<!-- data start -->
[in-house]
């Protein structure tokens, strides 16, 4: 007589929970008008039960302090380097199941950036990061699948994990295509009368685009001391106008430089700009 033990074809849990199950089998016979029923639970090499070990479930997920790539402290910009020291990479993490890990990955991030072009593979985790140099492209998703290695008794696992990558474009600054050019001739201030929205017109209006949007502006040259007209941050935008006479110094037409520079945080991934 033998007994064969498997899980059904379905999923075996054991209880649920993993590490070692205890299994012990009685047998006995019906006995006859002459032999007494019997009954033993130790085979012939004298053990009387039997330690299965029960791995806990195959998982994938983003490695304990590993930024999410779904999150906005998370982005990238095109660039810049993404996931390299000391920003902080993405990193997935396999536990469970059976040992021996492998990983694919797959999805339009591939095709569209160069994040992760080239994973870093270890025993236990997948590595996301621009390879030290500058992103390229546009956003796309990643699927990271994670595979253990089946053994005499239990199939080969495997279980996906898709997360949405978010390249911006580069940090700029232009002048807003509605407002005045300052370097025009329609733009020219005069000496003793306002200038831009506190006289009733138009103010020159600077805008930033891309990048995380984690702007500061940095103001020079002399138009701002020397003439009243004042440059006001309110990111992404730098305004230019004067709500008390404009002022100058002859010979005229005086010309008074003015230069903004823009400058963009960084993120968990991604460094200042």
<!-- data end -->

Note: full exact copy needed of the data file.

[in-house]
């Protein structure tokens, strides 16, 4: 007589929970008008039960302090380097199941950036990061699948994990295509009368685009001391106008430089700009 033990074809849990199950089998016979029923639970090499070990479930997920790539402290910009020291990479993490890990990955991030072009593979985790140099492209998703290695008794696992990558474009600054050019001739201030929205017109209006949007502006040259007209941050935008006479110094037409520079945080991934 033998007994064969498997899980059904379905999923075996054991209880649920993993590490070692205890299994012990009685047998006995019906006995006859002459032999007494019997009954033993130790085979012939004298053990009387039997330690299965029960791995806990195959998982994938983003490695304990590993930024999410779904999150906005998370982005990238095109660039810049993404996931390299000391920003902080993405990193997935396999536990469970059976040992021996492998990983694919797959999805339009591939095709569209160069994040992760080239994973870093270890025993236990997948590595996301621009390879030290500058992103390229546009956003796309990643699927990271994670595979253990089946053994005499239990199939080969495997279980996906898709997360949405978010390249911006580069940090700029232009002048807003509605407002005045300052370097025009329609733009020219005069000496003793306002200038831009506190006289009733138009103010020159600077805008930033891309990048995380984690702007500061940095103001020079002399138009701002020397003439009243004042440059006001309110990111992404730098305004230019004067709500008390404009002022100058002859010979005229005086010309008074003015230069903004823009400058963009960084993120968990991604460094200042």